For a few short hours in October of 2011, it felt like Slava Voynov had finally arrived in the NHL. The Kings’ rookie defenseman had made a major impact in the Oct. 27 victory over Dallas, registering the game-winning goal and finishing with two goals and an assist. The roller-coaster like journey from Chelyabinsk, Russia and his four seasons in the minor leagues appeared to be over.
But just two days later, frustration set in again as Voynov was optioned back to the Manchester Monarchs of the AHL with the return to the lineup of veteran star defender Drew Doughty, who had been sidelined due to an injury.
“I know he was upset,” Kings Assistant Coach John Stevens said. “I think he felt, probably for a long time, that he was ready for the NHL and he didn’t want to go back down. We knew it too. He showed us enough at that time, and we just needed to find a roster spot for him. I know it was tough for him.”
It was a frank conversation with Kings General Manager Dean Lombardi and the coaching staff that helped Voynov stay focused.
“I know Dean and everyone was very honest with him,” Stevens said. “We told him that he was good enough to help the team, that we wanted him up there and that he would be back.”
Voynov returned to Manchester, where he was a 2011 AHL All-Star, and had starred since being drafted by Los Angeles in the 2008 NHL Entry Draft, but was back with the Kings soon enough, re-joining the club on Nov. 14 and playing a total of 54 regular season games with L.A.
“Especially for a rookie, when you look at what he has done, it is impressive,” Kings 12-year veteran defenseman Willie Mitchell said. Known as one of the toughest defenders in the league, it was Mitchell who most often paired up with the young Russian on the Kings’ backline.
“He just brings a lot of ability and flexibility to the team,” Mitchell said. “Obviously, the way he attacks, the way he moves the puck is his biggest strength, but once he got his opportunity he really seized it. Sure, he made a few mental, rookie mistakes like everyone else, but he really makes this team better.”
It was Voynov’s emergence and solid play throughout the middle stretch of the season that allowed the Kings to make a major trade which provided even more of an opportunity for the 23-year-old.
“He basically played an Olympian right off our team,” Mitchell said. “I don’t mean that as a slight to anyone and with no disrespect because [Jack Johnson] is a great player, but the way Slava was playing basically forced the team to make a move.”
Four days before the NHL trade deadline on Feb. 23, 2012, the Kings sent U.S. Olympic defenseman Johnson to the Columbus Blue Jackets for some much-needed offensive scoring punch in Jeff Carter. It was the roster move Lombardi had talked about to Voynov back in October, and it provided the rookie with a massive chance to prove that he was NHL worthy in the spotlight of a playoff hunt.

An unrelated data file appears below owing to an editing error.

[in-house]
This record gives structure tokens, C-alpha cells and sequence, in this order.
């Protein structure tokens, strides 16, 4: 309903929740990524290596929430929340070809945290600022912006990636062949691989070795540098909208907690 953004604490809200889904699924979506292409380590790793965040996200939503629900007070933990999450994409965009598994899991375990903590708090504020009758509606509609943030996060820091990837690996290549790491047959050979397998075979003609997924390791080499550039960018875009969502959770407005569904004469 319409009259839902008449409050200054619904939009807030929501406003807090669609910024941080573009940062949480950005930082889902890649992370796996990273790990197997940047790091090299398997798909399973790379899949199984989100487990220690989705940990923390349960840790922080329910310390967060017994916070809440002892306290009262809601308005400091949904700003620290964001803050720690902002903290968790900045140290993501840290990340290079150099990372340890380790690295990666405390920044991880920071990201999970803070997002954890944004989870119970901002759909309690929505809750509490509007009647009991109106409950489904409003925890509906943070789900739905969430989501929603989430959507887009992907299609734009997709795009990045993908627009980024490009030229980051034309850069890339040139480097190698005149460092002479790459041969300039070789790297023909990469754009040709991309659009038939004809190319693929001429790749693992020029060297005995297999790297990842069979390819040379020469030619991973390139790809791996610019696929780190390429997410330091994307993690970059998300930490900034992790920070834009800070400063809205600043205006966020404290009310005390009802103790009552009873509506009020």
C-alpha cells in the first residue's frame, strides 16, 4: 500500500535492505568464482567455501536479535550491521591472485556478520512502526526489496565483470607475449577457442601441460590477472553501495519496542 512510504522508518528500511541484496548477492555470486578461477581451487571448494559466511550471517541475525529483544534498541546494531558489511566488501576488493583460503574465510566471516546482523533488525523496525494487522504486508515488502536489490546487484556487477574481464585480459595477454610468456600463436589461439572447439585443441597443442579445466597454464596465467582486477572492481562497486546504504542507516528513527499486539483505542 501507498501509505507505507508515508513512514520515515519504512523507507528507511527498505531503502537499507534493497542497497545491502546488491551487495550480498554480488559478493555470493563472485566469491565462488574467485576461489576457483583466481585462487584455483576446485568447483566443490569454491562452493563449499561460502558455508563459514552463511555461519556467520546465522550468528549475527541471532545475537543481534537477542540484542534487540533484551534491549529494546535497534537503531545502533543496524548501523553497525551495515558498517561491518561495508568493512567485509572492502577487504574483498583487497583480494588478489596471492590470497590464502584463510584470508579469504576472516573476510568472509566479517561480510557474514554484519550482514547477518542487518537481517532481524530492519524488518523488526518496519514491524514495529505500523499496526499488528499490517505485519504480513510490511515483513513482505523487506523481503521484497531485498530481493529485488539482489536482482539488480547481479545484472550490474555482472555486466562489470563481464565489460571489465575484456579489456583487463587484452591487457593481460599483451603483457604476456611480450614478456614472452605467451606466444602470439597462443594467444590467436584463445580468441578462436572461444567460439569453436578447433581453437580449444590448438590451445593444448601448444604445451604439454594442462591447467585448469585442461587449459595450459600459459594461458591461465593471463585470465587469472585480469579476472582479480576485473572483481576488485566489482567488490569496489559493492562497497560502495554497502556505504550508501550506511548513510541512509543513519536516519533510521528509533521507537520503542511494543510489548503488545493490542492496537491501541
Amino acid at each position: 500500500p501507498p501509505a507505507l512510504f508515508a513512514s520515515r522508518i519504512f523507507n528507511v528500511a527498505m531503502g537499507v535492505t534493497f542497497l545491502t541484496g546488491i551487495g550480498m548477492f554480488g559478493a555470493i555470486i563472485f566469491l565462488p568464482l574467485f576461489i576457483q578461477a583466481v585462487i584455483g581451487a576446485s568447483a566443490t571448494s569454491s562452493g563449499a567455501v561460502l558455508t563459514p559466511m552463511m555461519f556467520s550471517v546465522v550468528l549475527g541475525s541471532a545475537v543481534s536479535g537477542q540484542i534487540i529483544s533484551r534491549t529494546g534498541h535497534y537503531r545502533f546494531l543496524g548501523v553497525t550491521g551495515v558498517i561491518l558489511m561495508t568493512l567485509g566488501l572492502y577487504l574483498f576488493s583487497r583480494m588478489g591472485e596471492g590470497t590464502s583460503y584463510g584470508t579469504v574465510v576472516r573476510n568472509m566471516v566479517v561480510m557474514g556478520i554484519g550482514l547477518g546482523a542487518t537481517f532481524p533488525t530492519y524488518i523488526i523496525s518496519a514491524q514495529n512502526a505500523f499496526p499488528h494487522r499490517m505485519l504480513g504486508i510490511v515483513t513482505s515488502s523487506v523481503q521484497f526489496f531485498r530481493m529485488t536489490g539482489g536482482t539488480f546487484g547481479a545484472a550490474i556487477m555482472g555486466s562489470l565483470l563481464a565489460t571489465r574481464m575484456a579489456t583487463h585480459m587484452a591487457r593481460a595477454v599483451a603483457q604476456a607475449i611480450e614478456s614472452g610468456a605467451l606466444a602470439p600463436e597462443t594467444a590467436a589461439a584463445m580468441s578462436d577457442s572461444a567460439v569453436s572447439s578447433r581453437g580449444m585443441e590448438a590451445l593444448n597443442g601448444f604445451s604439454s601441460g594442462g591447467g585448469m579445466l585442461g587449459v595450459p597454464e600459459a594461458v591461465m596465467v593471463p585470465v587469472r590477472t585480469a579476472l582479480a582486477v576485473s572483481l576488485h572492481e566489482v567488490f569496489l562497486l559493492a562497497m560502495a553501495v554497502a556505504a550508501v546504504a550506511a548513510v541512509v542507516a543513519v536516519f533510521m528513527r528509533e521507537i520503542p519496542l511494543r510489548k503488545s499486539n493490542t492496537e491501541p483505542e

“It could have been considered a risk to put a rookie out there like that,” Stevens said. “But that is the confidence we had in him, that is confidence that he gave us by his play. I think you saw in the playoffs, he kept raising his game and making a difference.”
After establishing himself as perhaps the best rookie defenseman in the NHL by scoring eight goals and registering 12 assists during the regular season, Voynov added a goal and two assists in 20 playoff contests during the Kings incredible run to the Stanley Cup while also providing a major boost to the penalty killing unit.
And Voynov did it all while struggling to learn English, skating with the Kings just three-and-a-half-years after starring for Traktor Chelyabinsk of the Russian League, where he started his career as a promising NHL prospect.
“I think when you take into account the language barrier, that makes what he did last year even more special,” Mitchell said. “He knows the game well; he understands the language of hockey, so communicating was never a huge issue. But still, it can be difficult if you don’t always understand the language. Slava is a great guy; he really is a great guy to have in the locker room.”
With a successful rookie season behind him that ended with him triumphantly bringing the Stanley Cup back to his hometown in Russia, Voynov and the Kings are looking forward to an even better second season in the NHL.
“They say that your second season is always tougher in this league,” Mitchell said. “People know what to expect from you the second time around, they are on to you a little bit more and you’ve got the pressure to perform and top what you did in your first year. But I am not worried about Slava. I know he has been working hard and that extra experience is only going to help him.”
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